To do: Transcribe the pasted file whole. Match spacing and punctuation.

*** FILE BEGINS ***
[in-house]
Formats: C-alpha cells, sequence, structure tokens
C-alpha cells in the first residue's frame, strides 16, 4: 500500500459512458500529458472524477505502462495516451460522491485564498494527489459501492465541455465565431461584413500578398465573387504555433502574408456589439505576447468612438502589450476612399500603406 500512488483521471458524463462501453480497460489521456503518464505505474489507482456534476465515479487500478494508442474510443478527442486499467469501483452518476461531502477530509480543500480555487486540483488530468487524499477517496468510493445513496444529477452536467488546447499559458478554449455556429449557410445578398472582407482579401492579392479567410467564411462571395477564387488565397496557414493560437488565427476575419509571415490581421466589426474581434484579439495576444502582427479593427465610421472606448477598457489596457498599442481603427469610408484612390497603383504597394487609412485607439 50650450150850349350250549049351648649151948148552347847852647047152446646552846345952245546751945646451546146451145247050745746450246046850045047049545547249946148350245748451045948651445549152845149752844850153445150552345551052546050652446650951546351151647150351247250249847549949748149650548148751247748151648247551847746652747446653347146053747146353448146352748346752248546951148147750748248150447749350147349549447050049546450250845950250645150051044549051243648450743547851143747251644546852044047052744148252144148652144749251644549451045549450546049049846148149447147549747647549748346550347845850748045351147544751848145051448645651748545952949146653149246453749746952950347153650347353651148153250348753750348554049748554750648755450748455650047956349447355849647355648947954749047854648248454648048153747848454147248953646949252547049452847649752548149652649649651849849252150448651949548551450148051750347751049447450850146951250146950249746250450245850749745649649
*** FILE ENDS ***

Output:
[in-house]
Formats: C-alpha cells, sequence, structure tokens
C-alpha cells in the first residue's frame, strides 16, 4: 500500500459512458500529458472524477505502462495516451460522491485564498494527489459501492465541455465565431461584413500578398465573387504555433502574408456589439505576447468612438502589450476612399500603406 500512488483521471458524463462501453480497460489521456503518464505505474489507482456534476465515479487500478494508442474510443478527442486499467469501483452518476461531502477530509480543500480555487486540483488530468487524499477517496468510493445513496444529477452536467488546447499559458478554449455556429449557410445578398472582407482579401492579392479567410467564411462571395477564387488565397496557414493560437488565427476575419509571415490581421466589426474581434484579439495576444502582427479593427465610421472606448477598457489596457498599442481603427469610408484612390497603383504597394487609412485607439 50650450150850349350250549049351648649151948148552347847852647047152446646552846345952245546751945646451546146451145247050745746450246046850045047049545547249946148350245748451045948651445549152845149752844850153445150552345551052546050652446650951546351151647150351247250249847549949748149650548148751247748151648247551847746652747446653347146053747146353448146352748346752248546951148147750748248150447749350147349549447050049546450250845950250645150051044549051243648450743547851143747251644546852044047052744148252144148652144749251644549451045549450546049049846148149447147549747647549748346550347845850748045351147544751848145051448645651748545952949146653149246453749746952950347153650347353651148153250348753750348554049748554750648755450748455650047956349447355849647355648947954749047854648248454648048153747848454147248953646949252547049452847649752548149652649649651849849252150448651949548551450148051750347751049447450850146951250146950249746250450245850749745649649